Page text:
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Woolsey Wants to Continue as Progressives’ Leader

A month after telling her colleagues she was stepping down as co-chairwoman of the Congressional Progressive Caucus to make way for new leadership in the House Democrats’ liberal faction, Rep. Lynn Woolsey (Calif.) has changed her mind.

Woolsey instead will be seeking her third term atop the 71-member bloc, the largest coalition in the Democratic Caucus. The move comes as liberals keep their fingers crossed for a Democratic sweep on Election Day. Their hope is that a big win would unfreeze their agenda, stymied over the past two years by a closely divided Senate and the Bush White House.

Woolsey said she is jumping back in the race after deciding the group needs continuity of leadership. Her co-chairwoman for the last four years, Rep. Barbara Lee (Calif.), is quitting to take the reins at the Congressional Black Caucus, where she is running unopposed for the chair.

“It became very clear to me that with all that’s going on in the world, and in this country, we have such a need for a progressive voice,” Woolsey said.

“The continuity we would lose with both Barbara and I leaving at the same time — it did not seem like the right thing to do.”

She added, “If members want all new leadership, they will have options.”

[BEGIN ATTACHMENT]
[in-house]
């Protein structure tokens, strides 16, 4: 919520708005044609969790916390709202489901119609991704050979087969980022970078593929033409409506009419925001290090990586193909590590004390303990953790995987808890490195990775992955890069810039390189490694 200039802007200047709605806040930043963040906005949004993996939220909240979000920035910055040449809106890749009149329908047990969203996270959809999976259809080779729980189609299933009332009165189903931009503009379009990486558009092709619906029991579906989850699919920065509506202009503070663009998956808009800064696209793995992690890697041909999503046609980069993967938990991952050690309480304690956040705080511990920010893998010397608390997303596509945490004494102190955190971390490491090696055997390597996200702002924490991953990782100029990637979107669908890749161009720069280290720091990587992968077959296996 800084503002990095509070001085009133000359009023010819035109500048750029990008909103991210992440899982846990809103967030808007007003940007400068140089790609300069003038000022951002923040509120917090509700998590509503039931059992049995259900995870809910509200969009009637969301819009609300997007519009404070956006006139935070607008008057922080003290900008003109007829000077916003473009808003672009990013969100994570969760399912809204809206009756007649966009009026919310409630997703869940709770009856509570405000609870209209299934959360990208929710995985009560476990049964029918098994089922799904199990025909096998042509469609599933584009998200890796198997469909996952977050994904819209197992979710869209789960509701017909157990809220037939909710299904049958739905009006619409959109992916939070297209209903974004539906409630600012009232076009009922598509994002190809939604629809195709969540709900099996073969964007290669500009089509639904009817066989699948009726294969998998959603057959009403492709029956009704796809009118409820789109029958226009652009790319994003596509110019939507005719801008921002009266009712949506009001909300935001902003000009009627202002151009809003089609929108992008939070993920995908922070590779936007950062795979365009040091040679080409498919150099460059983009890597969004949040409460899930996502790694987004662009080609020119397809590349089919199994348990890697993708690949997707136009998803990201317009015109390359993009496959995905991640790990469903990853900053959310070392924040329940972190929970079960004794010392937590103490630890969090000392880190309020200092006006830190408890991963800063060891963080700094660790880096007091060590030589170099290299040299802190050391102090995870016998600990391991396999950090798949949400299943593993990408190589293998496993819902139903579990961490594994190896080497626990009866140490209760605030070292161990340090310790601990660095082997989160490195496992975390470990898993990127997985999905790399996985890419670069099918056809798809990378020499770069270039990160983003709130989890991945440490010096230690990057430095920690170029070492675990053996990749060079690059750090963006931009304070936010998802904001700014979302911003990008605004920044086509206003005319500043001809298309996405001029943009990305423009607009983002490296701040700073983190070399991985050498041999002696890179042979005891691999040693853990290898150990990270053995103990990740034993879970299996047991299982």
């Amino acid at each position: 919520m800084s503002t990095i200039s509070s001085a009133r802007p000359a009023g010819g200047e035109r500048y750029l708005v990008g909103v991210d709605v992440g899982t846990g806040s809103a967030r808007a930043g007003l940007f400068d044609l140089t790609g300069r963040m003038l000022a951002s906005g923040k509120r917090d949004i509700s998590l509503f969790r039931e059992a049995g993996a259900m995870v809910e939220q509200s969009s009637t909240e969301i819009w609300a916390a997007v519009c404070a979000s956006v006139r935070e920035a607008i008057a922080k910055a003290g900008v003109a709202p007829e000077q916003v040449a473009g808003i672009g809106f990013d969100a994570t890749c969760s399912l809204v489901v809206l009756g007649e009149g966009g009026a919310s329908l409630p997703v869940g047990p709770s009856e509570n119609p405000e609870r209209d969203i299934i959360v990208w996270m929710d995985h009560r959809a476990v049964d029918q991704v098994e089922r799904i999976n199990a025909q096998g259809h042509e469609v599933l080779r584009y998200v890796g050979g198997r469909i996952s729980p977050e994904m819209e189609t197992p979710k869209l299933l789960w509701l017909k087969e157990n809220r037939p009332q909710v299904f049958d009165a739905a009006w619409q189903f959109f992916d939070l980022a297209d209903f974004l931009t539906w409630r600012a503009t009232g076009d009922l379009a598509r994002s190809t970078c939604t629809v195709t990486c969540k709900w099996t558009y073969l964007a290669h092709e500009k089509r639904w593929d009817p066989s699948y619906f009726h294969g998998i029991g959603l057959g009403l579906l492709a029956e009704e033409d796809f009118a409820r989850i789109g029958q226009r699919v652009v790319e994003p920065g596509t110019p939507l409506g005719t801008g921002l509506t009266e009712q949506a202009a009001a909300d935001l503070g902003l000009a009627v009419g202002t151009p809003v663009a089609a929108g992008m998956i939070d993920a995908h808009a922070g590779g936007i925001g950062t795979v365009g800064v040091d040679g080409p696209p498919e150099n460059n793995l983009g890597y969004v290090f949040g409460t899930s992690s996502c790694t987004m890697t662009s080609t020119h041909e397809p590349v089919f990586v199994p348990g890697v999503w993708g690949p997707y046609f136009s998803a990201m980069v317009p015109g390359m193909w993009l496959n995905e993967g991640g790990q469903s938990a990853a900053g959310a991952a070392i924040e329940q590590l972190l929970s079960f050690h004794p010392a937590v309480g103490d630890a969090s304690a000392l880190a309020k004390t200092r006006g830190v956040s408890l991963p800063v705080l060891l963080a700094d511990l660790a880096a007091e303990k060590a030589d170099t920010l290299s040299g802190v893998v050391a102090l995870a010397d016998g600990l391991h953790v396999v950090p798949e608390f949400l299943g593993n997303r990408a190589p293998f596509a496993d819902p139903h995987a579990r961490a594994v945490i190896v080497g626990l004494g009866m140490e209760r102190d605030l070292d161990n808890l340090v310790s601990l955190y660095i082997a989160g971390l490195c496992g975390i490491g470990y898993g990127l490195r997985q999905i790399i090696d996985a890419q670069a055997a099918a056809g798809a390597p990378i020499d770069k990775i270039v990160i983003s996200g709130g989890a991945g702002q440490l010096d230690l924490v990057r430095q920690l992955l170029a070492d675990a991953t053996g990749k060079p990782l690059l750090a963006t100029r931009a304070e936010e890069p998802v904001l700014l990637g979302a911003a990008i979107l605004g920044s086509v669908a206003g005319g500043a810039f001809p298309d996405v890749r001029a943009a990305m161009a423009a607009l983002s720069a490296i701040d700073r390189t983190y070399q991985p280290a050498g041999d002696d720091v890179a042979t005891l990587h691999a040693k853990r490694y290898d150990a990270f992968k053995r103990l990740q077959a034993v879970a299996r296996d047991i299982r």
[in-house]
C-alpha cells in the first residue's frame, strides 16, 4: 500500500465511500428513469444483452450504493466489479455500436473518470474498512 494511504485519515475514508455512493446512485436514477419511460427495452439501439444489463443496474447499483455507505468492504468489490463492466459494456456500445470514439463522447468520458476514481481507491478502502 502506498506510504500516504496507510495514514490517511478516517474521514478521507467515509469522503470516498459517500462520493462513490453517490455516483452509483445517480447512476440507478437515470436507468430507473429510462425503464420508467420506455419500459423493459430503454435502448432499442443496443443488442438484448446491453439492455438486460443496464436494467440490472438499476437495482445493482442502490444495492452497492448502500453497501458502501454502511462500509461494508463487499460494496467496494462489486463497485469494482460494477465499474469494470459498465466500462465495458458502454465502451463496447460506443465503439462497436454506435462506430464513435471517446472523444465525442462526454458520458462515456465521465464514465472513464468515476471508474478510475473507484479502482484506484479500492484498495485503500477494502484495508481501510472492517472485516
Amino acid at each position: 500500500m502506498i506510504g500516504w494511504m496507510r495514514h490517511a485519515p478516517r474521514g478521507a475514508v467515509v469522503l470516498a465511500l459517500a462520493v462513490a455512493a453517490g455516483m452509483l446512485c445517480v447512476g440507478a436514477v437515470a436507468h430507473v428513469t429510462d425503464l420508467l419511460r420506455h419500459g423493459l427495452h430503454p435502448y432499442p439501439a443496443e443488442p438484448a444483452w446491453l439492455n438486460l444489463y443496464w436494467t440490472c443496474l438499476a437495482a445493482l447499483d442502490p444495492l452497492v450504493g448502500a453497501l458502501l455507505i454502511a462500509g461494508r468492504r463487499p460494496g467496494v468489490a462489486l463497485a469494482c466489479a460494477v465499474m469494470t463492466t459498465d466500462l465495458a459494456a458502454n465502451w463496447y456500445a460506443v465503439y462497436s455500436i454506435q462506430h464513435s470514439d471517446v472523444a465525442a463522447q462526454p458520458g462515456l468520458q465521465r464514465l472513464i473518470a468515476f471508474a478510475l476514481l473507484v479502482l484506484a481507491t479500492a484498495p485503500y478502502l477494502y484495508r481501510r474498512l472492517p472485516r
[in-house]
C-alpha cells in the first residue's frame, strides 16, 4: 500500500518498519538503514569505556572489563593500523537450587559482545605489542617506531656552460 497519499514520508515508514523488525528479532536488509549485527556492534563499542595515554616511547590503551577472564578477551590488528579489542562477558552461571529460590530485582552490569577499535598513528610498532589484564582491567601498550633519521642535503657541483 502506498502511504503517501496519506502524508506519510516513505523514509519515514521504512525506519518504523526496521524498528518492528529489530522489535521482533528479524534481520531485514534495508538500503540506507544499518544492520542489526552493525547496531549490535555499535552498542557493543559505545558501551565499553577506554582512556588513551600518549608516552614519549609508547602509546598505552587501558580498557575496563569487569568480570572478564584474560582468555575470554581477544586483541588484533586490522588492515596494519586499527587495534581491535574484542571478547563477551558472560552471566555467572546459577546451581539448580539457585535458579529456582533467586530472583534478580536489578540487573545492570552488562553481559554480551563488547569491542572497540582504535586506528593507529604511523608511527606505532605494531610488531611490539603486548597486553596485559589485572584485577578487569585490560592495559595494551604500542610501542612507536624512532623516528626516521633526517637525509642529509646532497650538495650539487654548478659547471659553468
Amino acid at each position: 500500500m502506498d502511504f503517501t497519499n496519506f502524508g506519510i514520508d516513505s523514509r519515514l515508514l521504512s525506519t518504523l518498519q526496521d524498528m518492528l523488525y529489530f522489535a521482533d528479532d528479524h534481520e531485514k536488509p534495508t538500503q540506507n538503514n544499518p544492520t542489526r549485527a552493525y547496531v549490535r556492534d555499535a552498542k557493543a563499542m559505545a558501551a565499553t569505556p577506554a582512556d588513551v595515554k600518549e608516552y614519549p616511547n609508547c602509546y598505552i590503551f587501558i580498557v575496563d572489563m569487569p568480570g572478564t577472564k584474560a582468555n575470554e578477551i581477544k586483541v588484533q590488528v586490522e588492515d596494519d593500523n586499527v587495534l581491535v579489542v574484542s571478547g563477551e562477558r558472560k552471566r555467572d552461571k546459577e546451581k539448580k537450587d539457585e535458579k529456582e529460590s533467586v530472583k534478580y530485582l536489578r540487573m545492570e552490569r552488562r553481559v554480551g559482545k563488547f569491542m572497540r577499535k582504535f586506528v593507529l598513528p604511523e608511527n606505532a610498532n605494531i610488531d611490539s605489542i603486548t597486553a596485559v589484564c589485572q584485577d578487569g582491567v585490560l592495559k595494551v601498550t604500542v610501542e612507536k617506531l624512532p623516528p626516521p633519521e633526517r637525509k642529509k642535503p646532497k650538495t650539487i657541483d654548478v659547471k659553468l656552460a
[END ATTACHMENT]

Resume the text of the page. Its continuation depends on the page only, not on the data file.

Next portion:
So far, Rep. Keith Ellison (Minn.) has declared his candidacy, and Rep. Tammy Baldwin (Wis.) is rumored to be interested. Her spokeswoman did not respond to a request for comment.

Woolsey announced her decision in an e-mail to the caucus over the weekend, explaining she would follow up with a letter to outline her goals for the group. She declined to detail them in an interview, but suggested broadly that the caucus needs to position itself as a check on the party’s moderate wing, which is poised to grow next year.

“We will have way more Democrats in the House, which means that the Progressive Caucus will increase in size, but so will other caucuses,”Woolsey said. “I want to ensure the Progressive Caucus continues to have a big voice and be part of the balance we must have to represent our Democratic base.”

Of a potential President Barack Obama, she said, “We need to remind him that there are other arguments to his plans, so we can improve on them.”

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